A hopeless man stranded on a deserted island befriends a dead body and together they go on a surreal journey to get home.
Directors: Dan Kwan, Daniel Scheinert
Writers: Daniel Scheinert, Dan Kwan
Stars: Paul Dano, Daniel Radcliffe, Mary Elizabeth Winstead
by Kierston Drier
This issue of Gems You May Have Missed is all about unlikely heroes, psychological breakdowns and dead bodies with magical boners. Yes. I said that.
SWISS ARMY MAN is a rare beast of a film. Written and directed by Daniel Kwan and Daniel Scheinert, and released in early July 2016, this piece requires commitment to your distension of disbelief. But if you can jump that hurdle, the film pays off big in the realm of emotional dividends and offbeat humor. Really offbeat.
Hank (Paul Dano), a nondescript everyman with a healthy dose of melancholia acts as our unlikely hero, when we find him at the opening of the film, stranded and starving on a desert island. He is about to hang himself when Manny (Daniel Radcliff) washes up on shore. Desperate for human contact of any kind, Hank forms an emotional and slightly creepy attachment to our dead friend. Believing that the appearance of Manny must be a sign, Hank drags the corpse off the beach and begins the long trek to seeks help and a way home.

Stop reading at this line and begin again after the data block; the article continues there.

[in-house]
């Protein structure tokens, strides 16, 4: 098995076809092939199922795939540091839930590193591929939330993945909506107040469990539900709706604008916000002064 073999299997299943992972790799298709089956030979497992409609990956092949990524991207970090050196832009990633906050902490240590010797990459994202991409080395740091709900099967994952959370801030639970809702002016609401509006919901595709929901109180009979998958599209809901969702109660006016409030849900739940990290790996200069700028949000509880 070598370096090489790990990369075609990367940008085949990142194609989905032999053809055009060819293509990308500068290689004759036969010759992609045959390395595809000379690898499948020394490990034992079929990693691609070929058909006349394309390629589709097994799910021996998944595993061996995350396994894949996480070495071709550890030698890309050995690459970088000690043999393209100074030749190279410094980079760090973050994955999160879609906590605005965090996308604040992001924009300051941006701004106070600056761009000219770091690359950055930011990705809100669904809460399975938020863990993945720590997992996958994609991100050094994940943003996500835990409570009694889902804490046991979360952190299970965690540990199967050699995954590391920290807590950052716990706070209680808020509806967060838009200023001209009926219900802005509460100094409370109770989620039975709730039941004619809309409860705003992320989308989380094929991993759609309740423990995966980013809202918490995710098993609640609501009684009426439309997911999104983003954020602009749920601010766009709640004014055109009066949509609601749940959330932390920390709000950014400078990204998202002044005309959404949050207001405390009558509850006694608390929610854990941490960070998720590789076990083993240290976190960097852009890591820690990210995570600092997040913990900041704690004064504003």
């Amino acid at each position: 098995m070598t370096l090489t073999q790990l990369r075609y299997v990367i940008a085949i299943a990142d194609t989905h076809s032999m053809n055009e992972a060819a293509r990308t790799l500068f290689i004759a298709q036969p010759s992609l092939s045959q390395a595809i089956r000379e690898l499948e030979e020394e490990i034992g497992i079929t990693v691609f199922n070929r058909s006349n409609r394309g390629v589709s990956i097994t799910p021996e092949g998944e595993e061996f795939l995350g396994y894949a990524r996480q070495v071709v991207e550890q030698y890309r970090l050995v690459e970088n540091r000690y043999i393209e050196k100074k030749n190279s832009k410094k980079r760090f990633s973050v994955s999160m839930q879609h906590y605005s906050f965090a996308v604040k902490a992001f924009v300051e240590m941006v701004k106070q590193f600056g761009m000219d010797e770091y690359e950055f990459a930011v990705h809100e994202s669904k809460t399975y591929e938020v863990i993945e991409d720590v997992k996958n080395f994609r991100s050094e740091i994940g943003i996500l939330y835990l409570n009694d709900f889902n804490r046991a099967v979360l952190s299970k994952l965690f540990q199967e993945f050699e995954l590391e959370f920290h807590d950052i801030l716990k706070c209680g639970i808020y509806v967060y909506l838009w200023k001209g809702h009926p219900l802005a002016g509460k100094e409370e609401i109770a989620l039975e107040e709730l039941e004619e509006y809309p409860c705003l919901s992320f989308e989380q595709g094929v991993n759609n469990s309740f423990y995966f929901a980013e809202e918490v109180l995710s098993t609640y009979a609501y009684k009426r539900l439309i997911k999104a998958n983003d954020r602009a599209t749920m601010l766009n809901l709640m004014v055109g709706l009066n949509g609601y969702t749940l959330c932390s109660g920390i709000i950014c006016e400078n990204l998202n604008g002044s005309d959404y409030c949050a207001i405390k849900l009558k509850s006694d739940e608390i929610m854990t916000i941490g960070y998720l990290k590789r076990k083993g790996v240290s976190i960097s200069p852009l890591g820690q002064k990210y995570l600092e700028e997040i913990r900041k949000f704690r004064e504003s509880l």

The film starts on a dark note but quickly spirals through dark comedy and into a strange, but loveable hybrid of genre all its own, when Radcliff’s character Manny begins to talk. Not only talk, but also perform life saving tricks for Hank- like gush fresh water from his mouth, use his erection as a north-pointing compass, and, wait for it, fart so powerfully that he can work as a human motor boat. Hank and Manny form a bizarre bond of friendship, compassion and an utterly fresh take on instrumental friendship, as they must work together to get back to civilization.
It is hard to explain what makes SWISS ARMY MAN such an incredible cinematic experience. It boasts gorgeous, lush cinematic visuals, beautiful art direction and breathtaking cinematography. It is also largely a two-hander which means huge applause must go out to both Dano and Radcliff for engaging and grabbing performances. While both actors do a fantastic job in their roles, a special nod must be given to Radcliff who, has the added challenge of conveying a depth of character while still managing to pull of character that is, well, dead. The script is quirky, emotional and vibrantly original. But what makes SWISS ARMY MAN a real gem, is how startling unique it is. There is simply no film quite like it.
A viewer can watch this movie and feel a vast array of feelings- confusion, absurdity, hilarity, sorrow, compassion, concern and disbelief all within an hour and half. We never really know if we are watching a metaphor, one man’s delusion, or a strange world where anything-can-happen. But we feel something. The feeling may be complex and confusing but it is undeniably authentic. You may need to let go of logic and reason and strap yourself in for this roller-coaster of a film, but it is worth every minute of the ride.
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